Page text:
A long-time local business executive who served with the financial group that helped the Colts' transition to Indianapolis has noted Irsay's dedication for years.  He likes Irsay's ability to reach all demographics that follow the Colts.

"I have watched him since the team first came to Indianapolis grow from a young man to a very seasoned, caring person," said the businessman.  "I think people have been pleasantly surprised by him as an owner.  Along the way, he has had to make difficult decisions.  The one he made this week was very, very difficult.  It dealt with close members of the football family, and he said that straight-up.  He said it was a tough decision.  In the end, he put the team and the community ahead of those relationships.  That is a very difficult thing to do, but one that sometimes when you're in leadership you have to do."

"He has hit home runs very well, all the way from the money he has donated to causes to send bands to go play in certain places.  I know he has done a lot that people never know about.  He's been a pleasant surprise, and I think the Twitter use has elevated him to a different level, a different group of people, younger people.  He really has become cross-generational in the way he approaches things.  He touches older fans as well as younger fans.  It is difficult to do.  You have to work at it, and he works at it all the time.  I think people on the street really admire him for putting his team before himself.  It is a dynamic way to run a business."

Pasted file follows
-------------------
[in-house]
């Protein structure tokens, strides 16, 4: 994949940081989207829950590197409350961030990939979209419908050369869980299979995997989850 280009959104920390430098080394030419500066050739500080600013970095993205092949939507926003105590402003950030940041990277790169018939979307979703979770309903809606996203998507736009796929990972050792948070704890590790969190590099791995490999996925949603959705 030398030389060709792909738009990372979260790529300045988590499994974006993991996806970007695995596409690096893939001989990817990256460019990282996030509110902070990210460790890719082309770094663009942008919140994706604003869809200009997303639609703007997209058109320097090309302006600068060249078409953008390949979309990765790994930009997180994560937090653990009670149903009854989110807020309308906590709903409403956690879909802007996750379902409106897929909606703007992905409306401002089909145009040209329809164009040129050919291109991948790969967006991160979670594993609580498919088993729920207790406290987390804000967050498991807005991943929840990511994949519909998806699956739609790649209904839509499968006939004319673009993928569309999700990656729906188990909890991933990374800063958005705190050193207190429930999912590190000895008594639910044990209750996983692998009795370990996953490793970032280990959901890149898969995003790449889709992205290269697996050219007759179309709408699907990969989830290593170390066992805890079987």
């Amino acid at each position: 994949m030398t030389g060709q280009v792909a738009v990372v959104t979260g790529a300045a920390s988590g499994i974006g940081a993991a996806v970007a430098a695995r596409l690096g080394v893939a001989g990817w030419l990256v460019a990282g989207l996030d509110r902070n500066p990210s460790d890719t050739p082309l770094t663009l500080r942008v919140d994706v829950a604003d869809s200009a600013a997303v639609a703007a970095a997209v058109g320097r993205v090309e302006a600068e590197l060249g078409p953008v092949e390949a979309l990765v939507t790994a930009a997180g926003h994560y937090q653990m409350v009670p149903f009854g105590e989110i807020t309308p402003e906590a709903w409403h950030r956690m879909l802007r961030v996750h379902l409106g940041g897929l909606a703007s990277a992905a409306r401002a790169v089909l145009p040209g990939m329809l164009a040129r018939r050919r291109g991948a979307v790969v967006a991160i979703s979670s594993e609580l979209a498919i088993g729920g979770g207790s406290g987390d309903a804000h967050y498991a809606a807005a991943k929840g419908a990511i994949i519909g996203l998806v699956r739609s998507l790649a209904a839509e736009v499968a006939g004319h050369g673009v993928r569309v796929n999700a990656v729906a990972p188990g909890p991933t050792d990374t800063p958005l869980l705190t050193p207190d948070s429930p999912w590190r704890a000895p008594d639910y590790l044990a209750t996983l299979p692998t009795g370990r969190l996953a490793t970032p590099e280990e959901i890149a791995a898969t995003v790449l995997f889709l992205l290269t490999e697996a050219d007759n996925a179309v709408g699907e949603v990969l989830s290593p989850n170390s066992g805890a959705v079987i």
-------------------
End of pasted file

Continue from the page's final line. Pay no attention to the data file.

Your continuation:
One dynamic way of doing business is ensuring fan value in following your team.  Irsay has been able to do that recently, at least according to ESPN Magazine.  Since 2003, the publication has issued its 'Ultimate Standings' where it monitors all professional franchises in the areas of bang for the buck, fan relations, ownership, affordability, stadium experience, players, coaching and title track.  The Colts ranked 14th in this year's standings, fourth among NFL teams, and the study measured 122 professional franchises across the national landscape.